Cannes cracks ‘Code’

Hanks starrer will bow theatrically in France on May 17

Columbia Pictures’ adaptation of “The Da Vinci Code” will open this year’s Cannes Film Festival on May 17 out of competition.

Artistic director Thierry Fremaux traveled to L.A., where he nabbed the Tom Hanks starrer Saturday, after seeing a rough video edit that was still missing some scenes.

Theological-themed thriller helmed by Ron Howard and produced by Brian Grazer and John Calley for Columbia Pictures and Imagine Entertainment will bow theatrically in France on the same day, and in the rest of the world May 19.

Fest could hardly have bagged a more fitting pic for its all-important opening-night slot.

And it has done so relatively early in the selection process. Last year the fest didn’t settle on “Lemming” until the eve of the April 19 press conference to unveil its full lineup.

The $100 million adaptation of Dan Brown’s 25 million-copy best seller is a high-profile English-lingo pic — with a strong French accent.

The presence of helmer Ron Howard and star Tom Hanks alongside French thesps Audrey Tautou and Jean Reno and Brits Ian McKellen and Alfred Molina will guarantee plenty of star wattage on the Cannes red carpet.

Howard received permission to shoot inside France’s famed museum but was not allowed to brighten the lighting, permanently dimmed to protect its collection of artworks – which includes Leonardo’s “Mona Lisa.”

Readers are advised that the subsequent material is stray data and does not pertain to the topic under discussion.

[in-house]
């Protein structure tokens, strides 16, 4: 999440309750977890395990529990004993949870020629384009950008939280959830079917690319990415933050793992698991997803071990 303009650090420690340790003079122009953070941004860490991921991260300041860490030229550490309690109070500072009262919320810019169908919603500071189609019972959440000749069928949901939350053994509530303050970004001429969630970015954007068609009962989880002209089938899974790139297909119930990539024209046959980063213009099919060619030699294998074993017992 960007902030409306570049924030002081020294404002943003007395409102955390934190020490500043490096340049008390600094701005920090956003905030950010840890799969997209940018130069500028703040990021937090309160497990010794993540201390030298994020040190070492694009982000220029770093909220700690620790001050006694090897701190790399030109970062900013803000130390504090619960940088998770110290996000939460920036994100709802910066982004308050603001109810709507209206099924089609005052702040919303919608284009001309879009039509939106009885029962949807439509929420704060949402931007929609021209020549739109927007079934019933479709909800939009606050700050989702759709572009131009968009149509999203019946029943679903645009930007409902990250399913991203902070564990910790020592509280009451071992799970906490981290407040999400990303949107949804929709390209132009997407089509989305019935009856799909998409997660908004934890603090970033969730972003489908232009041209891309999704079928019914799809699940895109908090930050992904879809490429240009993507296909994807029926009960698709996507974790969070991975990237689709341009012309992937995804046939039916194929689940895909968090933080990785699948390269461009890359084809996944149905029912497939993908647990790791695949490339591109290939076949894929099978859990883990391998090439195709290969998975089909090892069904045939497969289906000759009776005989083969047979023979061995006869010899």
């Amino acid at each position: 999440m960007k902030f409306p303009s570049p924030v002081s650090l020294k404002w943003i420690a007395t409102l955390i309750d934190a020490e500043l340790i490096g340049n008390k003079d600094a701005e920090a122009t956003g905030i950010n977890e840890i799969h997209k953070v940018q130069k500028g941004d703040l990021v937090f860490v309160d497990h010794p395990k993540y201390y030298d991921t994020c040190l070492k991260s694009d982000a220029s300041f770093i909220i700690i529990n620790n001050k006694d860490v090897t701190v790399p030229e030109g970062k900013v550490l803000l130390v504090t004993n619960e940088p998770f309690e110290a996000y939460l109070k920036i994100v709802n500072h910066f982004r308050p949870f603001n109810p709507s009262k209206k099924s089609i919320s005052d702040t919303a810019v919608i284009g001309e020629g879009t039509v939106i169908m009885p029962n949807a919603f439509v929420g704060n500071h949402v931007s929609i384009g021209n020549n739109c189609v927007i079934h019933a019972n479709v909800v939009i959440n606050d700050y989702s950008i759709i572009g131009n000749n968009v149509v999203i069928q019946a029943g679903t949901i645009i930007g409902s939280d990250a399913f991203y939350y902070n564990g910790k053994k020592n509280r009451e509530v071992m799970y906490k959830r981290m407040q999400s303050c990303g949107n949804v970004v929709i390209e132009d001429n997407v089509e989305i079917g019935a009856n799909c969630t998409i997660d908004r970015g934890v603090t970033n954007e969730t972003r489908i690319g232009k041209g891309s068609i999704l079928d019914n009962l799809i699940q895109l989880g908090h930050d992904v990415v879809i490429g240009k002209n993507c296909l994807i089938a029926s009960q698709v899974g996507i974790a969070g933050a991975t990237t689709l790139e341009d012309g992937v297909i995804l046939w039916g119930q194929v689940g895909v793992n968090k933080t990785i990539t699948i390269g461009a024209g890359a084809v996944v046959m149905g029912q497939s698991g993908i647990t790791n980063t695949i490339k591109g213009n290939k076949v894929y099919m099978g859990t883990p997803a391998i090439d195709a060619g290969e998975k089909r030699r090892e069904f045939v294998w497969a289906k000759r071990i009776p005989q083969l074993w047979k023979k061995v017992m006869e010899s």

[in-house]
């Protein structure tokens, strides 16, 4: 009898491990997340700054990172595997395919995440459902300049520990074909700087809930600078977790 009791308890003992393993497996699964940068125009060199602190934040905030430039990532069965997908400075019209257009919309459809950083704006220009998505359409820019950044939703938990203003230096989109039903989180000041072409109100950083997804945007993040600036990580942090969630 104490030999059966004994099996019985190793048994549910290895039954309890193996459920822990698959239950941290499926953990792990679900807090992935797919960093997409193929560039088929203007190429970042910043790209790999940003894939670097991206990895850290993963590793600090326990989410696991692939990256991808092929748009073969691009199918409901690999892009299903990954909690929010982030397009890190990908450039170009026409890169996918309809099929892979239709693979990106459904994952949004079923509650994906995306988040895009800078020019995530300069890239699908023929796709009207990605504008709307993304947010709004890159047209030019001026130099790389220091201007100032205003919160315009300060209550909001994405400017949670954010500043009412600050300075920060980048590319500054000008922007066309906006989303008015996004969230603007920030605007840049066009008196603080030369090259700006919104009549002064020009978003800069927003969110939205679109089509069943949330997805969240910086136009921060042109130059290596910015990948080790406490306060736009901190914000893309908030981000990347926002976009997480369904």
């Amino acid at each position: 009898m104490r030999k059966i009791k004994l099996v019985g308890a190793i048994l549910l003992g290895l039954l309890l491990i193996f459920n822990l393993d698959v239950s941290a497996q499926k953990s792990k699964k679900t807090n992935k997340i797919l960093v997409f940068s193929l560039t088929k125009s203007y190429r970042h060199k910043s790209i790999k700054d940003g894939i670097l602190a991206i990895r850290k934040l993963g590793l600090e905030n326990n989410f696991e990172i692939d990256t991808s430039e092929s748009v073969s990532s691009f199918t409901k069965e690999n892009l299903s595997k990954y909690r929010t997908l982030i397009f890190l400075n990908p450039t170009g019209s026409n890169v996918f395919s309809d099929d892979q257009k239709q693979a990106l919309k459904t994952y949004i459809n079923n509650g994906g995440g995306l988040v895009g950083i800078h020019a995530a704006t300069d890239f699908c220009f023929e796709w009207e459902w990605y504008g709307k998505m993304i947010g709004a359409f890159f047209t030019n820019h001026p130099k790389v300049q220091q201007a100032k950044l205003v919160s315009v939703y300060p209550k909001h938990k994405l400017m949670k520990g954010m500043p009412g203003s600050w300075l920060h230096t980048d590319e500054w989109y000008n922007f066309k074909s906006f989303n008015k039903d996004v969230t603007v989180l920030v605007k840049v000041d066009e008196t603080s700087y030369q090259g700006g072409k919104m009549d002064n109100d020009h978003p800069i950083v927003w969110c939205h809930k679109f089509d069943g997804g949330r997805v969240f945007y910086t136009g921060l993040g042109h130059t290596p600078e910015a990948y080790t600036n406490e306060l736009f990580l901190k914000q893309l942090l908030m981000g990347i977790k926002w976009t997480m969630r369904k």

Keen to bring more film shoots to France, whose red tape and high labor costs put off many filmmakers, Culture Minister Renaud Donnedieu de Vabres personally intervened to ensure “The Da Vinci Code” received a welcome from Gallic authorities and the keepers of the Louvre.

While in France, Howard and Grazer even had an audience with French President Jacques Chirac.

However, there was embarrassment all around following reports that Chirac had asked them to pay Jean Reno “the best salary possible” and tried to get another actress hired for the role played by Tautou. Chirac allegedly made the remarks in jest, but they were presented as serious in the U.S. media.

French weekly Le Journal de Dimanche reported on Sunday that Howard and Grazer afterwards sent a letter to the Gallic president.

Helmer Wong Kar Wai will preside over the jury of this year’s fest, which runs May 17-28.

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